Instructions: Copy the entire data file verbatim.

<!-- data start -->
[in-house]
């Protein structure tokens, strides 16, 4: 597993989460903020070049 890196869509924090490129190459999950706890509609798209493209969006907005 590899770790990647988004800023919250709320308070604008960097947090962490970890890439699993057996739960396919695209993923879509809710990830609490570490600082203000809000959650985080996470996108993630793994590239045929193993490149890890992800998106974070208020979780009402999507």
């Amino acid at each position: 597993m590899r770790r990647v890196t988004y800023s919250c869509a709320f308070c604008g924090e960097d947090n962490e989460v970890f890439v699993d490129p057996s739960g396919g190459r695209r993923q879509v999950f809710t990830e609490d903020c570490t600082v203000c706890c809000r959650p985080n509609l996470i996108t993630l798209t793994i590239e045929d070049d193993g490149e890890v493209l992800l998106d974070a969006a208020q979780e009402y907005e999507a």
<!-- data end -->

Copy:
[in-house]
């Protein structure tokens, strides 16, 4: 597993989460903020070049 890196869509924090490129190459999950706890509609798209493209969006907005 590899770790990647988004800023919250709320308070604008960097947090962490970890890439699993057996739960396919695209993923879509809710990830609490570490600082203000809000959650985080996470996108993630793994590239045929193993490149890890992800998106974070208020979780009402999507």
């Amino acid at each position: 597993m590899r770790r990647v890196t988004y800023s919250c869509a709320f308070c604008g924090e960097d947090n962490e989460v970890f890439v699993d490129p057996s739960g396919g190459r695209r993923q879509v999950f809710t990830e609490d903020c570490t600082v203000c706890c809000r959650p985080n509609l996470i996108t993630l798209t793994i590239e045929d070049d193993g490149e890890v493209l992800l998106d974070a969006a208020q979780e009402y907005e999507a």